The fifth scenario or business use case for Customer Data Platform (CDP) technology is “Omnichannel & Offline Aggregation.” (The other four scenarios are described here: Scenario 1, Scenario 2, Scenario 3, Scenario 4.) Beyond Multi-Channel The ability to deliver content and services across multiple channels and devices is now taken…
The fourth scenario or business use case for Customer Data Platform (CDP) technology is Ecommerce Recommendations & Optimization. (The other three scenarios are described here: Scenario 1, Scenario 2, Scenario 3.) Similar But Different… In some respects, this scenario is similar to CDP Scenario 3: “Online Personalization & Experience Optimization.…
The third scenario or business use case for Customer Data Platform (CDP) technology is Online Personalization & Experience Optimization. (The first two scenarios are described here: Scenario 1, Scenario 2.) Personalization for Customer Experience (CX) If your enterprise seeks to optimize customer experience (CX), then segmentation and personalization will likely…
This is the second in a series of posts outlining key business use cases for Customer Data Platform (CDP) technology. As subscribers to RSG’s CDP vendor evaluations know, most vendors offer reporting and dashboard services as a backbone for analyzing unified customer profile information. Some then go a step further…
My topic was “Social Media for Competitive Advantage – A Study of Select Indian Organizations”. As part of this research, an attempt was made to study how companies use social media and a framework has been evolved that provides an approach for organizations interested in using social media for their own inter-and intra-organizational processes. This approach maps different sources of competitive advantage and provides an incremental and iterative roadmap for organizations to improve their readiness and usage.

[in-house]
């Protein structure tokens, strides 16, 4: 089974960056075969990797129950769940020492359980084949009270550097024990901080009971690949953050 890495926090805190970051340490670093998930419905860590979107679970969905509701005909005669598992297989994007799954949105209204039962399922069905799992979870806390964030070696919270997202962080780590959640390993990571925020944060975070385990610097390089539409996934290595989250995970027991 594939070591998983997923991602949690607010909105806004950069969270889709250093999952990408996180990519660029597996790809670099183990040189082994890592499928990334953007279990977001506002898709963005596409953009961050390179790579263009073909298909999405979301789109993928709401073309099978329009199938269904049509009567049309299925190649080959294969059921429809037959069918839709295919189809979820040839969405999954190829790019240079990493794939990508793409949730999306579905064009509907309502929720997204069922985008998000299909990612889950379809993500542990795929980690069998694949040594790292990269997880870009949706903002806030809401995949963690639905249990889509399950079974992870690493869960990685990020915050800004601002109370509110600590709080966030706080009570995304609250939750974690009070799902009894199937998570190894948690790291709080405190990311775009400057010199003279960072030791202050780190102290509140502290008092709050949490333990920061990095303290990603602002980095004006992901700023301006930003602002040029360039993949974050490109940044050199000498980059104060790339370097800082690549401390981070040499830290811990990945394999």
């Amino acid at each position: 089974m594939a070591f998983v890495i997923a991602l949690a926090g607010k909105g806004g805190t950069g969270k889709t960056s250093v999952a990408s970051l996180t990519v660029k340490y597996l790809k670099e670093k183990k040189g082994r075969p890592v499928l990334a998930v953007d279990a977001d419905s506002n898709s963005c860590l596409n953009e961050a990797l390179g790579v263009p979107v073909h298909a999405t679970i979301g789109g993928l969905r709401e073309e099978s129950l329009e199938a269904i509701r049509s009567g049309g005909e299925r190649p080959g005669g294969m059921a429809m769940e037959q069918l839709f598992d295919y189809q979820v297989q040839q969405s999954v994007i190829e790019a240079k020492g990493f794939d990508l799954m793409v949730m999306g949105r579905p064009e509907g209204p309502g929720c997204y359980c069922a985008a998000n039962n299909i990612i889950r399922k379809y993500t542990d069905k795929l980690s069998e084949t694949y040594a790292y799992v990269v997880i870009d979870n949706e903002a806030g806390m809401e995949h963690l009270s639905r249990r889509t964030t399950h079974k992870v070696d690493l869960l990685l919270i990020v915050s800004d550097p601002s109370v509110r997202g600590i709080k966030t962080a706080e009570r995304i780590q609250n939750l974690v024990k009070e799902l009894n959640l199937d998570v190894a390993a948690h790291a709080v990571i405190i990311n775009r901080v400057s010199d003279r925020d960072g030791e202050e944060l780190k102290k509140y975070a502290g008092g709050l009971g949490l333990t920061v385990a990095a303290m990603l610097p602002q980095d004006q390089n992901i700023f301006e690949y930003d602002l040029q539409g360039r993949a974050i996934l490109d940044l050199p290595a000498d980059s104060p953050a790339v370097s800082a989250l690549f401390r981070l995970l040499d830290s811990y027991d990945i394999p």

I’ll make my thesis available for download as soon as I’m allowed to.
Thanks to several of you for your support and encouragement.
ECM vendor OpenText has acquired Hightail. Hightail, formerly called YouSendIt, offers a file-sharing and sync service.
OpenText now has at least four file-sharing and sync services. In addition to Hightail, they have OpenText Core and OpenText Tempo Box. Documentum acquisition also gave them EMC Leap, which has some overlaps with cloud-based file-sharing and collaboration services.
OpenText has a history of acquiring multiple overlapping products and services. So nothing new or surprising there.
Here’s a quick summary of how these products differ though.
Overlapping products but there are some differences
Hightail is offered as a public cloud-based SaaS service. It focusses on two major aspects:
Sending large files, using an email like interface. In fact, it’s rather simple file sharing interface mimics how users send an email.
Targets creative teams.
Both of these make it suitable for multi-media use cases. In fact, it has a separate product called “Creative Collaboration” that provides collaborative features for creative teams.
OpenText Core is also a public cloud-based SaaS service. It integrates with both Documentum and Content Suite (OpenText’s two ECM offerings), meaning you can access it from within Content Server’s or Documentum’s user interfaces. So if you want to share content stored in your say on-premise Content Server with external users, you can do it via OpenText Core.
You can of course use Core as a stand-alone file sharing service without using Content Server.
Finally, OpenText Tempo Box provides similar file sharing capabilities but is based on OpenText Content Suite platform. You can deploy it on-premise or in a cloud-hosted environment. You can use it with an existing Content Server repository too. You can also take advantage of all the sophisticated ECM features provided by the underlying Content Server. The key point to remember is that it is based-on and needs OpenText’s Content Suite. As a result, it is probably an overkill for relatively simpler file-sharing use cases.
Figure: User interfaces of OpenText Core and Hightail. Source: OpenText and Hightail
If you are evaluating OpenText’s file-sharing, sync and collaboration offerings, you will find many overlapping products and services. However, not all file sharing services are same and there are differences in the use cases they target, functionality they offer as well as other aspects such as their deployment model and so on. Also remember that you have several other options as well for file-sharing and sync services. If you’d like help navigating the ECM, Document Management or Enterprise File-sharing marketplaces, please feel free to email me.